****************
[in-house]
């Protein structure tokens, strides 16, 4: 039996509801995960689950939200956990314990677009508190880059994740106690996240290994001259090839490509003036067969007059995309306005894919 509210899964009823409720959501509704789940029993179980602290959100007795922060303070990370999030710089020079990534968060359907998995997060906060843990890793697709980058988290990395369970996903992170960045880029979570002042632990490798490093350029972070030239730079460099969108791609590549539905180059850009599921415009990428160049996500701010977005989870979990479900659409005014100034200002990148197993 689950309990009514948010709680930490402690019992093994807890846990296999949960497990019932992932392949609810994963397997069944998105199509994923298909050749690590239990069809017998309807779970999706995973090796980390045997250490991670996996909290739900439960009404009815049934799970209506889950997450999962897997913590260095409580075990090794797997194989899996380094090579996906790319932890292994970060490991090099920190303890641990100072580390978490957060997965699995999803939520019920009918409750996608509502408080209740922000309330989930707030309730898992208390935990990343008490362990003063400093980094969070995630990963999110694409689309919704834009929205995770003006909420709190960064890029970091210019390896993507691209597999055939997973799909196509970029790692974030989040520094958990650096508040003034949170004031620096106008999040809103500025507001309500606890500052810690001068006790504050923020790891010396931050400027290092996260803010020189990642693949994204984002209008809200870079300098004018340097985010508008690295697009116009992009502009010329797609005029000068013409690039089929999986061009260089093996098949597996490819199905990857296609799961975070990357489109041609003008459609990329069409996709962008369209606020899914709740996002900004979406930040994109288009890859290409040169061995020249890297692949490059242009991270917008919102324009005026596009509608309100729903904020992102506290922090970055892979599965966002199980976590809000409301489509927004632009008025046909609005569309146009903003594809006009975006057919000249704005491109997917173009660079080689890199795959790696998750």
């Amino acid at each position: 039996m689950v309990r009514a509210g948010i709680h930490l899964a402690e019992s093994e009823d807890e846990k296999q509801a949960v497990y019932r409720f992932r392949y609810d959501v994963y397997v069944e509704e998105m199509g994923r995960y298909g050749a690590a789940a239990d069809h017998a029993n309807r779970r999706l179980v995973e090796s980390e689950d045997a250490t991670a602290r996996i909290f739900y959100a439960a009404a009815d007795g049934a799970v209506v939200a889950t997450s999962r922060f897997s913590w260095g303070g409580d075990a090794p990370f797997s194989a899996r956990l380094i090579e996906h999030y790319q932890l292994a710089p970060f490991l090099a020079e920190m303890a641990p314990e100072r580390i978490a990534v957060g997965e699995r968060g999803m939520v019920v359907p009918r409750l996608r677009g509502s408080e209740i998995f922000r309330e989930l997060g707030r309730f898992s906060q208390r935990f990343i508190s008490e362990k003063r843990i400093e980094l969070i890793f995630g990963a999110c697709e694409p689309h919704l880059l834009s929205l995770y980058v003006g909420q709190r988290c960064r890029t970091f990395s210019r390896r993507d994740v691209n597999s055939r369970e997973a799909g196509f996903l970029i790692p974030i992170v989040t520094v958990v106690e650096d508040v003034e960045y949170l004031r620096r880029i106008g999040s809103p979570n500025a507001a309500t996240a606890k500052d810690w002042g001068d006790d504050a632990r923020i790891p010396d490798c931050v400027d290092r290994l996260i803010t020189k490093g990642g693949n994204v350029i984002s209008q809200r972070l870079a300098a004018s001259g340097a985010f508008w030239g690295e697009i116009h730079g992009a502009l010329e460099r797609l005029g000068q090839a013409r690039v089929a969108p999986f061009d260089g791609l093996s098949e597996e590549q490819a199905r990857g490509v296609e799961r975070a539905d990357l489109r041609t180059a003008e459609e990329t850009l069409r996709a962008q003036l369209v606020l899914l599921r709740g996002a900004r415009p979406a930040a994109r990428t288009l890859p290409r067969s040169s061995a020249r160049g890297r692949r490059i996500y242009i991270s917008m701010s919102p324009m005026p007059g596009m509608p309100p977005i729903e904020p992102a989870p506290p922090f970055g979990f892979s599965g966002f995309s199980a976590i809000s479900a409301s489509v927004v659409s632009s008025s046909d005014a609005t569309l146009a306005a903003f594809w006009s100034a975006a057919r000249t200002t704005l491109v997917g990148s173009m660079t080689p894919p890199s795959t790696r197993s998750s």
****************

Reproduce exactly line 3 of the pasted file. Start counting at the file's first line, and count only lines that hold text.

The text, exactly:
């Amino acid at each position: 039996m689950v309990r009514a509210g948010i709680h930490l899964a402690e019992s093994e009823d807890e846990k296999q509801a949960v497990y019932r409720f992932r392949y609810d959501v994963y397997v069944e509704e998105m199509g994923r995960y298909g050749a690590a789940a239990d069809h017998a029993n309807r779970r999706l179980v995973e090796s980390e689950d045997a250490t991670a602290r996996i909290f739900y959100a439960a009404a009815d007795g049934a799970v209506v939200a889950t997450s999962r922060f897997s913590w260095g303070g409580d075990a090794p990370f797997s194989a899996r956990l380094i090579e996906h999030y790319q932890l292994a710089p970060f490991l090099a020079e920190m303890a641990p314990e100072r580390i978490a990534v957060g997965e699995r968060g999803m939520v019920v359907p009918r409750l996608r677009g509502s408080e209740i998995f922000r309330e989930l997060g707030r309730f898992s906060q208390r935990f990343i508190s008490e362990k003063r843990i400093e980094l969070i890793f995630g990963a999110c697709e694409p689309h919704l880059l834009s929205l995770y980058v003006g909420q709190r988290c960064r890029t970091f990395s210019r390896r993507d994740v691209n597999s055939r369970e997973a799909g196509f996903l970029i790692p974030i992170v989040t520094v958990v106690e650096d508040v003034e960045y949170l004031r620096r880029i106008g999040s809103p979570n500025a507001a309500t996240a606890k500052d810690w002042g001068d006790d504050a632990r923020i790891p010396d490798c931050v400027d290092r290994l996260i803010t020189k490093g990642g693949n994204v350029i984002s209008q809200r972070l870079a300098a004018s001259g340097a985010f508008w030239g690295e697009i116009h730079g992009a502009l010329e460099r797609l005029g000068q090839a013409r690039v089929a969108p999986f061009d260089g791609l093996s098949e597996e590549q490819a199905r990857g490509v296609e799961r975070a539905d990357l489109r041609t180059a003008e459609e990329t850009l069409r996709a962008q003036l369209v606020l899914l599921r709740g996002a900004r415009p979406a930040a994109r990428t288009l890859p290409r067969s040169s061995a020249r160049g890297r692949r490059i996500y242009i991270s917008m701010s919102p324009m005026p007059g596009m509608p309100p977005i729903e904020p992102a989870p506290p922090f970055g979990f892979s599965g966002f995309s199980a976590i809000s479900a409301s489509v927004v659409s632009s008025s046909d005014a609005t569309l146009a306005a903003f594809w006009s100034a975006a057919r000249t200002t704005l491109v997917g990148s173009m660079t080689p894919p890199s795959t790696r197993s998750s």